I’m a writer. I’ve been one for 20 years. So you think I’d be used to criticism. But the Internet has opened up a whole new can of nastiness. It’s why I stopped reading Amazon reviews (why bother, when people criticize a book that they admit they haven’t even bothered to read…but don’t like the premise of the storyline?). The worst had to be, however, when a man started posting horrible comments on my website message boards. At first he just criticized my books and my lack of writing talent. Then he began to comment on my looks, my weight—things that have nothing to do with my writing at all. It got to the point where other people on the message boards were defending me, and saying they didn’t want to go to my website anymore because this guy was so offensive. Eventually, my webmaster banned him…and he reappeared using a different name. Finally, I had to appoint two longtime wonderful fans to prescreen posts on the message boards—just to make sure this guy wasn’t turning up again. You’d think that someone like a writer might be “above it all”—but let me tell you, we’re just like anyone else. Our skin is thin. We bleed a little when you write in an Amazon review that our writing is horrible and predictable; that you wish you hadn’t wasted money on a book. We know that you have bad hair days too, but maybe not on a night when 500 people are taking photos of you with cell phone cameras—pics that wind up online for everyone to comment upon. Constructive criticism is one thing…but blanket negativity is another entirely. Just remember that when you write that nasty review or comment on a photo, the author is probably reading it. And feeling just as badly reading that as you would, had it been said about you.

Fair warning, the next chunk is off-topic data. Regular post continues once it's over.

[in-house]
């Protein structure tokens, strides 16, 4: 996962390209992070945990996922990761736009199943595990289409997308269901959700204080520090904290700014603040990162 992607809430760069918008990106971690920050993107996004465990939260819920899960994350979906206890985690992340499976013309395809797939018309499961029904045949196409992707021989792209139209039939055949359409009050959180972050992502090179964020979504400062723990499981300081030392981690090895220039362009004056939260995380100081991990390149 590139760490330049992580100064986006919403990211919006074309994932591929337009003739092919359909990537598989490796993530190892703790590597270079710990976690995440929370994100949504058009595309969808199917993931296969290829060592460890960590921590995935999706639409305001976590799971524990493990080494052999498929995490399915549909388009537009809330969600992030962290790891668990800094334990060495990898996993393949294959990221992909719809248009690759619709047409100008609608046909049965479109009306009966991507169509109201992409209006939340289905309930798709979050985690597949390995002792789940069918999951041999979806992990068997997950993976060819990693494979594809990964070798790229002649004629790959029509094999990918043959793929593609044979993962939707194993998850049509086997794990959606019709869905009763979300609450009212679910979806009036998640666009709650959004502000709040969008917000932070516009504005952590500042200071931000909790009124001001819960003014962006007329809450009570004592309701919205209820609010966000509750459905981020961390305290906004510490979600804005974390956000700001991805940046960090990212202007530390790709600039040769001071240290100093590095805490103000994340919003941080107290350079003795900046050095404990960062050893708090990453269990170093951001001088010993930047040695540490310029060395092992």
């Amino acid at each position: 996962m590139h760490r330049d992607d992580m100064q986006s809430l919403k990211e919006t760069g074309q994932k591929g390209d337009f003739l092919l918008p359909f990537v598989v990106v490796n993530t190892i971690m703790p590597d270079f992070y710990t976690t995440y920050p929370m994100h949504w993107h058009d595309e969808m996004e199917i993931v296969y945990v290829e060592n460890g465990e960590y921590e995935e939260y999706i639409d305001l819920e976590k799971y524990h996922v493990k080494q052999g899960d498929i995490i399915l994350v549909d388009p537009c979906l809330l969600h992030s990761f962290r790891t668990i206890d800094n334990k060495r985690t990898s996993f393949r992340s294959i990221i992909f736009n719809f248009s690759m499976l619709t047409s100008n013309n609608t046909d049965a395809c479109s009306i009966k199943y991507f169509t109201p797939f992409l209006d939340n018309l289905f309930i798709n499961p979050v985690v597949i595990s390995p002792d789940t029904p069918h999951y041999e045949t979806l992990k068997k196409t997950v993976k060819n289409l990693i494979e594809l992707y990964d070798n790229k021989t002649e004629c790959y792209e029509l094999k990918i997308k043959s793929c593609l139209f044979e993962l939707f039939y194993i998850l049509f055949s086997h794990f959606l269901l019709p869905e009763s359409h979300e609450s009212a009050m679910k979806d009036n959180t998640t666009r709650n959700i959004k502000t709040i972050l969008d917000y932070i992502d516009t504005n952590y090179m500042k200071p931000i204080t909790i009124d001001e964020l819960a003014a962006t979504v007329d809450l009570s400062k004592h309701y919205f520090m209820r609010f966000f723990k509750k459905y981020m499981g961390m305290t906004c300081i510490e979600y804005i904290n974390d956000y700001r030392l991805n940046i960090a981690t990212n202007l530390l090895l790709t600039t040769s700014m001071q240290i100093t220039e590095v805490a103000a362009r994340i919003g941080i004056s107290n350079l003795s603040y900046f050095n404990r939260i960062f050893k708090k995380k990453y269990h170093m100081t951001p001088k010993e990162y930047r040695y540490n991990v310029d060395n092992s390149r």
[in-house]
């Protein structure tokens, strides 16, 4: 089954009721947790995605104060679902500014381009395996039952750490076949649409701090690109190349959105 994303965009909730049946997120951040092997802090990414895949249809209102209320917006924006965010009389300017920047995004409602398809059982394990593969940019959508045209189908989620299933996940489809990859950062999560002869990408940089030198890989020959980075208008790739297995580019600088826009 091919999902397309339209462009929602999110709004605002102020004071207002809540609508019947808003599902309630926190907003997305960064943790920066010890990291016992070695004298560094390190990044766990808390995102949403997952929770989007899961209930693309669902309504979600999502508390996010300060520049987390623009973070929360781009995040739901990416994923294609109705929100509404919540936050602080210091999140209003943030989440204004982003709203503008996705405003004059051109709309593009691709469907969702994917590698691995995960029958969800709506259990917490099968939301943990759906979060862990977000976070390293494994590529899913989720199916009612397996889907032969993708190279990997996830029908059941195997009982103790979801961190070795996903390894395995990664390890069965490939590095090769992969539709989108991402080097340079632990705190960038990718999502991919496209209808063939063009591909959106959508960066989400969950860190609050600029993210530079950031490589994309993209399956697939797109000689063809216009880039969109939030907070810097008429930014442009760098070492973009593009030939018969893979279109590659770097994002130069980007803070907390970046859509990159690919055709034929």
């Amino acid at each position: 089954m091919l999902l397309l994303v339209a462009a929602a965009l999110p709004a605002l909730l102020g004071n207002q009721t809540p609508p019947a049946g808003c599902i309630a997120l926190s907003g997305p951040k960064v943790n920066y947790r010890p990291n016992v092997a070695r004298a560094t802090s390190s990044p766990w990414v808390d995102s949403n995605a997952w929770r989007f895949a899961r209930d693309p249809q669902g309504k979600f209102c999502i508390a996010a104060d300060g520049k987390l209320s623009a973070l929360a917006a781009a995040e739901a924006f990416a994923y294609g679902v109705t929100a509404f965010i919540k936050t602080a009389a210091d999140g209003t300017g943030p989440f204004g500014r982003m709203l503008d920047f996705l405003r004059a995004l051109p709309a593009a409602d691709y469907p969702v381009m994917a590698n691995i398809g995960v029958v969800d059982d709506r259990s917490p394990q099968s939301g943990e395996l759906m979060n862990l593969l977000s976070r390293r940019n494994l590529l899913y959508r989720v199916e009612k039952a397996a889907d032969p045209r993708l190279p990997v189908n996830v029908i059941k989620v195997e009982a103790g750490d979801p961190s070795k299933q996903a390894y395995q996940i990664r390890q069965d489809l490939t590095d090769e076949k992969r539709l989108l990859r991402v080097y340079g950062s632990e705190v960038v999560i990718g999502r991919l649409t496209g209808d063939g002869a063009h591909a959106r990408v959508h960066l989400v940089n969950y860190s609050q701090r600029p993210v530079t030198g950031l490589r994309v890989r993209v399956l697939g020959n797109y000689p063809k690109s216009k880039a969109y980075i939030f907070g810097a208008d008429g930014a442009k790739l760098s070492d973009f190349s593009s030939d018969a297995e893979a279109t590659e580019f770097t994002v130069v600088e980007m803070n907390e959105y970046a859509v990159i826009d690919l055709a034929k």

Jodi Picoult is the acclaimed author of 20 novels. Her newest, Lone Wolf ($28, amazon.com), will be out on February 28.